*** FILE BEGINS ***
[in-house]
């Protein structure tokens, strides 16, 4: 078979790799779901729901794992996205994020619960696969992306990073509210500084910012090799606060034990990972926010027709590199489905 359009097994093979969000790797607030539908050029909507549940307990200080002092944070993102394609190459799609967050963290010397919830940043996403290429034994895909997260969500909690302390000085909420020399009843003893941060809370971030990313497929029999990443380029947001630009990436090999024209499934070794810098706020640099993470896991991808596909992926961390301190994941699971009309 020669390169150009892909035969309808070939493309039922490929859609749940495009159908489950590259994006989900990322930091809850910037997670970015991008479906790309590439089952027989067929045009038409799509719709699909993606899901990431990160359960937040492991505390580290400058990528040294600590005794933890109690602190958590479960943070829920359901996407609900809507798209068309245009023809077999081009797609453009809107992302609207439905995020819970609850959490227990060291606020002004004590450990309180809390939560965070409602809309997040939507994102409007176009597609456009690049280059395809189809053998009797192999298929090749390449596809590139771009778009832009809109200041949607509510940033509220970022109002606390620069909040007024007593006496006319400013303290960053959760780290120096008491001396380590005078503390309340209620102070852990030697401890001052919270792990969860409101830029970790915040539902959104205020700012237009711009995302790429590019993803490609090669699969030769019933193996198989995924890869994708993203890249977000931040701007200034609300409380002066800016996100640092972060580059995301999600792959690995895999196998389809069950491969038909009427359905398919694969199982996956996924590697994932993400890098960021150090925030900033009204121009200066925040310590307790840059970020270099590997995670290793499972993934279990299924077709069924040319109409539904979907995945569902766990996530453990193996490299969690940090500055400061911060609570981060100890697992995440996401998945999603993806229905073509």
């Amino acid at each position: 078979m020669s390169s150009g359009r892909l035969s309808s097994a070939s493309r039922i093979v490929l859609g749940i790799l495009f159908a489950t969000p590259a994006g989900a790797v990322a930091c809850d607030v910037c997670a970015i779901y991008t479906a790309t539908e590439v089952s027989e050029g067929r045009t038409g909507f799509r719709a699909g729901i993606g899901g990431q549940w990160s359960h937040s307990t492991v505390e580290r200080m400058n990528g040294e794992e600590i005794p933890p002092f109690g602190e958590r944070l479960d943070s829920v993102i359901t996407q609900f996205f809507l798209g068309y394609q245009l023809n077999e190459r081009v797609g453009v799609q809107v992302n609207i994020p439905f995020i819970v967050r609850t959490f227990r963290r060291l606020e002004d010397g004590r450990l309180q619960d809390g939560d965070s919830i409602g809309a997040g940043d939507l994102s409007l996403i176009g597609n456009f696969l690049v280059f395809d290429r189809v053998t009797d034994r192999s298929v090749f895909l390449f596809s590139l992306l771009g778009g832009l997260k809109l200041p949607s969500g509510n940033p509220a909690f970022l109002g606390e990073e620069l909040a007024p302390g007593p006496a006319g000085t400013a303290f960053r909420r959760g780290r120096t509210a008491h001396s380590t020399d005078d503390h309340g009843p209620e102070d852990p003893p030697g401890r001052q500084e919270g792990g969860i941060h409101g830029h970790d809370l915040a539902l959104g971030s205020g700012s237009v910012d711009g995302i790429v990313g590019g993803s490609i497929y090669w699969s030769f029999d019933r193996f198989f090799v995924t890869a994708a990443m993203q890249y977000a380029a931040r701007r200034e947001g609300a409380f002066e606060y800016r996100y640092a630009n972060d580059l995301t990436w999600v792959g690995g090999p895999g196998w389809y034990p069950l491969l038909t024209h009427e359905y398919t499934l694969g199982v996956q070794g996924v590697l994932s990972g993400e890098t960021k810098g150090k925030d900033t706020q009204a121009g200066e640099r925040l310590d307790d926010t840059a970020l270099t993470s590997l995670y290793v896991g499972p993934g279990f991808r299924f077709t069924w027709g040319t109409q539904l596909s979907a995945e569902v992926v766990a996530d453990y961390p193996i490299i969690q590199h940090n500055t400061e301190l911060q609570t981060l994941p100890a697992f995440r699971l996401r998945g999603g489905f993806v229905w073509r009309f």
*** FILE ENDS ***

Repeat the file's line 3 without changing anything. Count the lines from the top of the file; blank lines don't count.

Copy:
């Amino acid at each position: 078979m020669s390169s150009g359009r892909l035969s309808s097994a070939s493309r039922i093979v490929l859609g749940i790799l495009f159908a489950t969000p590259a994006g989900a790797v990322a930091c809850d607030v910037c997670a970015i779901y991008t479906a790309t539908e590439v089952s027989e050029g067929r045009t038409g909507f799509r719709a699909g729901i993606g899901g990431q549940w990160s359960h937040s307990t492991v505390e580290r200080m400058n990528g040294e794992e600590i005794p933890p002092f109690g602190e958590r944070l479960d943070s829920v993102i359901t996407q609900f996205f809507l798209g068309y394609q245009l023809n077999e190459r081009v797609g453009v799609q809107v992302n609207i994020p439905f995020i819970v967050r609850t959490f227990r963290r060291l606020e002004d010397g004590r450990l309180q619960d809390g939560d965070s919830i409602g809309a997040g940043d939507l994102s409007l996403i176009g597609n456009f696969l690049v280059f395809d290429r189809v053998t009797d034994r192999s298929v090749f895909l390449f596809s590139l992306l771009g778009g832009l997260k809109l200041p949607s969500g509510n940033p509220a909690f970022l109002g606390e990073e620069l909040a007024p302390g007593p006496a006319g000085t400013a303290f960053r909420r959760g780290r120096t509210a008491h001396s380590t020399d005078d503390h309340g009843p209620e102070d852990p003893p030697g401890r001052q500084e919270g792990g969860i941060h409101g830029h970790d809370l915040a539902l959104g971030s205020g700012s237009v910012d711009g995302i790429v990313g590019g993803s490609i497929y090669w699969s030769f029999d019933r193996f198989f090799v995924t890869a994708a990443m993203q890249y977000a380029a931040r701007r200034e947001g609300a409380f002066e606060y800016r996100y640092a630009n972060d580059l995301t990436w999600v792959g690995g090999p895999g196998w389809y034990p069950l491969l038909t024209h009427e359905y398919t499934l694969g199982v996956q070794g996924v590697l994932s990972g993400e890098t960021k810098g150090k925030d900033t706020q009204a121009g200066e640099r925040l310590d307790d926010t840059a970020l270099t993470s590997l995670y290793v896991g499972p993934g279990f991808r299924f077709t069924w027709g040319t109409q539904l596909s979907a995945e569902v992926v766990a996530d453990y961390p193996i490299i969690q590199h940090n500055t400061e301190l911060q609570t981060l994941p100890a697992f995440r699971l996401r998945g999603g489905f993806v229905w073509r009309f």